When I started listening to Earth, Wind & Fire’s ‘September,’ I never thought that I would one day be writing about its relationship to real estate and office leasing, but here I am. Specifically, the first line, “Do you remember…”
Office tenants spend a ton of time and money negotiating their leases for office space. They have countless meetings, conference calls, and email correspondence, over many hours and weeks, to review the document and negotiate all its points with their attorney. This all costs real dollars and cents. For many people, this is where they stop paying attention to the document. It ends up as a paperweight, a drain on their cloud storage, or a filler in the file cabinet.
But, there is so much valuable data in the lease! I like to call it found money. If you forget about the information, how can you access it when you need to? Here are the key dates you should remember to help you optimize your lease:
A.) Lease expirations: As you know by now, time is power. If you have lost track of time and ended up in a situation where you have little or no time left on your lease, then you have, unfortunately, lost much of your negotiating power, or what I call, leverage. After all, the closer to lease expiration you are, the more challenging a relocation becomes, and the fewer concessions the landlord must give to maintain your tenancy. Additionally, you could end up paying extra fees if you overstay your welcome, in the form of holdover payments. Basically, you have overstayed your welcome and must pay some multiple of your rent every day you stay in your space. Do not let this happen to you!
B.) Right to terminate or renew: You want flexibility, in the form of a right to cancel your lease early, if the market, or your business, has changed, or both. But, what good is that right if you do not track when the window opens or closes? It is often the case that there is a day that your right starts and finishes, and if you don’t do something between those two times, the opportunity is lost.
C.) Security burndown: This one drives me nuts when I review the lease for someone with whom I have not worked before. You are literally leaving money on the table if you do not keep track of this. In summary, the burndown allows you to reduce your security deposit over a specific period, but if you do not remember to ask for it, the landlord will not give any money back to you. I’ve seen tenants with hundreds of thousands of dollars that were meant to be returned, but tenants either forgot that they had a burndown in their lease, or when they were supposed to ask for the reduction. Additionally, there are instances where, if you do not contact the landlord in the given time, the burndown right expires. Literally thousands of reasons why this key date should be acknowledged and remembered.
D.) Access to tenant improvement dollars: There are some cases where the landlord will have agreed to give additional money to a tenant for allowed-work in their space within a defined period. It may even be converted to free rent if the tenant has no use for the TI (Tenant Improvement). But, as we know by now, if you don’t ask, you are certainly not going to get it, so make sure to watch the calendar for when these monies are accessible to you.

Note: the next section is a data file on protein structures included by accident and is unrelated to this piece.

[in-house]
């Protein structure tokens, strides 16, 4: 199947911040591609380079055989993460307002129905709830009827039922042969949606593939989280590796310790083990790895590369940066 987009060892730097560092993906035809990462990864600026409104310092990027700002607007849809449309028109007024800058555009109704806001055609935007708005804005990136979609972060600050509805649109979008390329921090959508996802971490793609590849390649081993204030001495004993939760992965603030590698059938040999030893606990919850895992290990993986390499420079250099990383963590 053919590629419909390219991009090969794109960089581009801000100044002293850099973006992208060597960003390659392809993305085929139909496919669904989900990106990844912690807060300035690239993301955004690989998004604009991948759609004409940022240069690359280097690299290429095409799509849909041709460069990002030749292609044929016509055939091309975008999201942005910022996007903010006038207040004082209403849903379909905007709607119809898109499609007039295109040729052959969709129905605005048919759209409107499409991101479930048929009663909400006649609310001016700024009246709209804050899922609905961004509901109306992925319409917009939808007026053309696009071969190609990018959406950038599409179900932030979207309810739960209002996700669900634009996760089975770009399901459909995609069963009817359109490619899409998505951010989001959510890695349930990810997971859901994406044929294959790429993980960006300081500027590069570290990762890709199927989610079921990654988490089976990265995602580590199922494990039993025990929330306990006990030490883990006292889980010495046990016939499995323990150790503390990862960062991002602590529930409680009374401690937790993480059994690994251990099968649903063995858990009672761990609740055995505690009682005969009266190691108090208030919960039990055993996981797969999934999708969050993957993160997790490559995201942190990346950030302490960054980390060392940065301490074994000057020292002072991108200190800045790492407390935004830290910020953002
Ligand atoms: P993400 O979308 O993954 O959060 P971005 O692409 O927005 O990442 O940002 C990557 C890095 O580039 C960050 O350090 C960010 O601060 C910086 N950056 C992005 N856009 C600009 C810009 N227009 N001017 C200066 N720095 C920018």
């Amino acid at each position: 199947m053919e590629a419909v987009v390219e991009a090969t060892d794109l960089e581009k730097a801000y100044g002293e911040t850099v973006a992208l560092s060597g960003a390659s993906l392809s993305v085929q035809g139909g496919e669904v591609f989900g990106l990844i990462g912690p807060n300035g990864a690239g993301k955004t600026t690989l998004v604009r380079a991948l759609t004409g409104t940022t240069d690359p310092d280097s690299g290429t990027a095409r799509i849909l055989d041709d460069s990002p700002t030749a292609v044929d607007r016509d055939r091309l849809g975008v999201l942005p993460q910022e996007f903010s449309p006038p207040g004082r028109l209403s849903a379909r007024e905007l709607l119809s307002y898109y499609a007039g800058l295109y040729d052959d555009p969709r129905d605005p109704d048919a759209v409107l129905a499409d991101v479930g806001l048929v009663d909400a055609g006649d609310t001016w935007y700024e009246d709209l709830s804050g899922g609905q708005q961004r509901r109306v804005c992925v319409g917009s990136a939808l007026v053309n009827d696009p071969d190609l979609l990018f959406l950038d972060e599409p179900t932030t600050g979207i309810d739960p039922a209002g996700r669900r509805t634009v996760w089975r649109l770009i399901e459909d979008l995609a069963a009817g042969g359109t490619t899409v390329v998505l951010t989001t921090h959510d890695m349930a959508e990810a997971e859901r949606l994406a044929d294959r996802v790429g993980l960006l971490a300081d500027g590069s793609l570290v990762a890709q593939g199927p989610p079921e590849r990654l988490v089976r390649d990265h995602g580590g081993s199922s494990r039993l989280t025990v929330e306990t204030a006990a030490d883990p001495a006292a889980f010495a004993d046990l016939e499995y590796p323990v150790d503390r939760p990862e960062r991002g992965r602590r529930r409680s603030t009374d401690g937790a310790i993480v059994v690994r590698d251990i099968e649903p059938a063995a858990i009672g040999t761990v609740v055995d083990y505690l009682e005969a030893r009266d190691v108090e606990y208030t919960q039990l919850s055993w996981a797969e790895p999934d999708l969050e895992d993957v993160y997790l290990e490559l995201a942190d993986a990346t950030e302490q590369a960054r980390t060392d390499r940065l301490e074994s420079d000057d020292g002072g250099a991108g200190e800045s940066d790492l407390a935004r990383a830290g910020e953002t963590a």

E.) CAM reconciliation dates: You are going to care about this one specifically if you are paying Direct Operating Expenses. In short, it means your proportionate share of the expenses of the building’s cost to operate the building over the base year of the lease. If you have 10% of building space, you pay 10 cents for every dollar of expense sover the base. However, you often get estimated expense bills at the beginning of the year and then at the end of the year, and there is a comparison done between estimated and actual numbers. Make sure to monitor when the reconciliation occurs because you may have overpaid or, the landlord has included expenses that should not have been billed as an operating expense. This is the opportunity to get some money back from the landlord.
F.) The date of substantial completion: The clock starts ticking on your lease when you get the keys. A gray area is when the landlord does construction and then delivers you the keys. In this case, the clock starts at that point (depending on lease language, of course). This is a crucial date, so you can then figure out the other dates above. Without this, a lot is unclear. P.S. You should ask for a substantial completion letter, so you never forget the date, instead of referring back to when the lease was signed, which is often quite confusing when understanding all the other key dates that are in the document.
G.) The anniversary date for escalations: You have agreed to pay increases annually and want to make sure you pay them on the proper schedule. Given that increases compound and are cumulative, paying even six months early can add up to a lot of money over a ten-year lease term. If you have agreed to pay 12 months after lease commencement, make sure that you do not end up getting them any earlier. A harmless bookkeeping mistake on behalf of a landlord could end up costing you thousands if you don’t take note of when those increases are supposed to start. As you can see from the summary above, there are a ton of key dates to remember in your lease. It’s in your best interest when you have office space to remember them to avoid leaving tens, if not hundreds, of thousands of dollars on the table.
If you have any questions about your lease and the key dates for your company’s real estate, don’t hesitate to contact me.